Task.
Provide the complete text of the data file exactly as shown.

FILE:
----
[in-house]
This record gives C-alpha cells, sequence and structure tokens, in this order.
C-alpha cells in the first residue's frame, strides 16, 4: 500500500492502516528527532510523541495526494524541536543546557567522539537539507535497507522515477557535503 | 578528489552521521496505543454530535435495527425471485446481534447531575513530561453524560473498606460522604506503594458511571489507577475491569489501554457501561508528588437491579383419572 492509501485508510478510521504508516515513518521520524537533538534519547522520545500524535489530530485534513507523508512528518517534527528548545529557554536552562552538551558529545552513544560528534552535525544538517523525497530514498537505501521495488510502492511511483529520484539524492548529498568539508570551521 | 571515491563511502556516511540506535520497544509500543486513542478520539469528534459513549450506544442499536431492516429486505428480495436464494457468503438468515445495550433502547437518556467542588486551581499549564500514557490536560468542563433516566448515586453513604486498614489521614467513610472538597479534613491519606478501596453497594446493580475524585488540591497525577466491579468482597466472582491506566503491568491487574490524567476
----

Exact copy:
[in-house]
This record gives C-alpha cells, sequence and structure tokens, in this order.
C-alpha cells in the first residue's frame, strides 16, 4: 500500500492502516528527532510523541495526494524541536543546557567522539537539507535497507522515477557535503 | 578528489552521521496505543454530535435495527425471485446481534447531575513530561453524560473498606460522604506503594458511571489507577475491569489501554457501561508528588437491579383419572 492509501485508510478510521504508516515513518521520524537533538534519547522520545500524535489530530485534513507523508512528518517534527528548545529557554536552562552538551558529545552513544560528534552535525544538517523525497530514498537505501521495488510502492511511483529520484539524492548529498568539508570551521 | 571515491563511502556516511540506535520497544509500543486513542478520539469528534459513549450506544442499536431492516429486505428480495436464494457468503438468515445495550433502547437518556467542588486551581499549564500514557490536560468542563433516566448515586453513604486498614489521614467513610472538597479534613491519606478501596453497594446493580475524585488540591497525577466491579468482597466472582491506566503491568491487574490524567476